Benami is a familiar term. We, the middle-class Indians are born cursing politicians and bureaucrats who own Benami properties, isn’t it? It’s time to know more about Mr. Benamidar, the different shades of Benami Transactions as per The Prohibition of Benami Property Transactions Act! Benami covers both movable and immovable properties.
Shade A – A property is purchased by Kallappa but registered in the name of Sullappa. The property is held by Sullappa (called Benamidar) for the immediate or future benefit of Kallappa (called as Beneficial Owner)
Shade B – A property is registered in a fictitious name, usually in the name of a fictitious firm or an entity. This way, a different appearance to the property owner is given to conceal the real owners’ identity.
Shade C – A property is purchased in someone’s name where such person is not aware of, or, denies knowledge of, ownership. The best example, registering property in maids or driver’s names, or those who blindly sign on the dotted lines. In a recent raid by the Tax department, they came on record stating “During the search, several of the employees, whose names were used as shareholders and directors, have admitted that they were not aware of such companies and had given their Aadhaar card and digital signature to the employer in good faith”
Shade D – A property is purchased by someone, but the payment is done by another person who is not traceable or is fictitious.
Exceptions – The following are not considered as Benami Transactions:
- Individual buying property in the name of his spouse or children and the consideration has been paid out of the known sources of the individual
- Individual buying property in the name of his brother or sister or lineal ascendant or descendant as joint owners and the consideration for such property has been paid out of the known sources of the individual.
- Hindu Undivided Family (HUF) – Karta holding the property for which the amount is paid by the known sources of the HUF.
- Trust – Trustee holding the property in the fiduciary capacity for the benefit of the trust.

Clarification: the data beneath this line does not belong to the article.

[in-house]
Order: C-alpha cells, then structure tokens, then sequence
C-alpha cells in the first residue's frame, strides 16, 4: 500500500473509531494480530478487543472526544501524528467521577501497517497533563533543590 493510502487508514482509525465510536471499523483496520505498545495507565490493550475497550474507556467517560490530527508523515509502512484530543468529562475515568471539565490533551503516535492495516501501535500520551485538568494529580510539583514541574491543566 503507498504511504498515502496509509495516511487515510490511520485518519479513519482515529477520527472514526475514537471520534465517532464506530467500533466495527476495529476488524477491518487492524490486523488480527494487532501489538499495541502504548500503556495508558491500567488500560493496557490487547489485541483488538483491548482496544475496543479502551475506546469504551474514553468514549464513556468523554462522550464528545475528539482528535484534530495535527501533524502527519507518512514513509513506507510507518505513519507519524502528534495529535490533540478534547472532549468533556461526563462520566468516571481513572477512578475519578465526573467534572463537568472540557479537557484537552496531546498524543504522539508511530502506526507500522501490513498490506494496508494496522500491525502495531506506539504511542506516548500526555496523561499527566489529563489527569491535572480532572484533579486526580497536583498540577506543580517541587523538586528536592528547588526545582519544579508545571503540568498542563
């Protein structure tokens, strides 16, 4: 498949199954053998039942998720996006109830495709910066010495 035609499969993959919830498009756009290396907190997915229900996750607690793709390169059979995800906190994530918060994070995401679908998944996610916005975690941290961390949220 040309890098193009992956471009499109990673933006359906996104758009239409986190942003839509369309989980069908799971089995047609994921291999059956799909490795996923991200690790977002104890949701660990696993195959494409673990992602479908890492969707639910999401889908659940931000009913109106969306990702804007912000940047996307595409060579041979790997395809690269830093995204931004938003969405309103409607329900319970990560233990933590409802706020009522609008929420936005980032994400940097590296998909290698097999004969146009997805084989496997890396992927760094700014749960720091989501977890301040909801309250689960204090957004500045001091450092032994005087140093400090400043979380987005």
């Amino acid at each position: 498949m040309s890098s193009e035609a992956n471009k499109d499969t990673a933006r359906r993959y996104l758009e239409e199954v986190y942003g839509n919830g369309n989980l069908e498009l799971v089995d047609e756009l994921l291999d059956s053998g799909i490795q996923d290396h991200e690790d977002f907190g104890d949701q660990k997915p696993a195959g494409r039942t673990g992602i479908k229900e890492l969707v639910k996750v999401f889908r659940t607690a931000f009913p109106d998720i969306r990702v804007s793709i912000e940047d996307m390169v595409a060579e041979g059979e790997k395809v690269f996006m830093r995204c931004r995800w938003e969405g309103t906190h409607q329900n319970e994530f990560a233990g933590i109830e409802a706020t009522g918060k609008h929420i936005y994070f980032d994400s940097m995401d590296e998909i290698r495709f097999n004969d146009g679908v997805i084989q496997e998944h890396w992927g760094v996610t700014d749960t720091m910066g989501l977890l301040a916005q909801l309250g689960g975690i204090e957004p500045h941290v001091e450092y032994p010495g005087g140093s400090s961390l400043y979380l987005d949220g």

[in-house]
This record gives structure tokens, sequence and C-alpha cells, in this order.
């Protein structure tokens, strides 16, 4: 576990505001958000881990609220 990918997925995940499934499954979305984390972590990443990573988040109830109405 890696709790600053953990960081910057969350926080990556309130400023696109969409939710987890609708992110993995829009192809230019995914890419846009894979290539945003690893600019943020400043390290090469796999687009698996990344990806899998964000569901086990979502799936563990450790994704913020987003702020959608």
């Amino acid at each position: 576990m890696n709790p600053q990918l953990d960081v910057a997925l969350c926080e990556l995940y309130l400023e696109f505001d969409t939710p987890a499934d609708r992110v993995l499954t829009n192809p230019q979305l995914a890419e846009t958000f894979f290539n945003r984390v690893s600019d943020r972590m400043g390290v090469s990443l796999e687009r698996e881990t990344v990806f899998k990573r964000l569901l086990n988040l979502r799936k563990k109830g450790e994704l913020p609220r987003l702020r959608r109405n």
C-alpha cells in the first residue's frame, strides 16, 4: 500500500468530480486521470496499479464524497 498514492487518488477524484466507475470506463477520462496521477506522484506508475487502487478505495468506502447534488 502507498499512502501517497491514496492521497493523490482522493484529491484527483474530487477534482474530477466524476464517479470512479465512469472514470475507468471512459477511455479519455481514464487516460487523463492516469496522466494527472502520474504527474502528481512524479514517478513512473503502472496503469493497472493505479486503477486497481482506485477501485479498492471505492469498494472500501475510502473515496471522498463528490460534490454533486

Who does the Benami transactions and why?
Needless to elaborate, everyone knows this. A politician, bureaucrat or a private company, or any person who has earned or amassed money through illegal or illegitimate means, which can’t be kept with them, hence, hoard such wealth in some other persons’ name.
Or else, tell me, how to regularize kickbacks or bribes? So, the easy option –invest in a property in Benami’s name, I mean, in the name of a trusted lieutenant or sidekick.
Cool. Is this kind of Benami Transactions allowed in India?
All sorts of Benami transactions are prohibited in India. Whoever enters into such transactions shall be punishable with jail term which may extend to 7 years, with fine or with both.
Additionally, such properties shall be liable to be confiscated by the Central Government.
Further, Benamidar is prohibited from transferring such property to the beneficial owner.
The Adjudicating Authority – The Income Tax department has a separate wing to monitor Benami transactions. They can call for information, impound documents, conduct an enquiry, attach the properties, etc.
Who should be scared?
We, the common people need not worry about this Act. We neither have illegal money nor accommodate those who indulge in bribery or corruption. This piece of information is good to know for knowledge purposes and nothing more!
Having said that if anyone is trying to do this, please Beware! Mark my words – you will land in trouble for sure. Get rid of such things forthwith.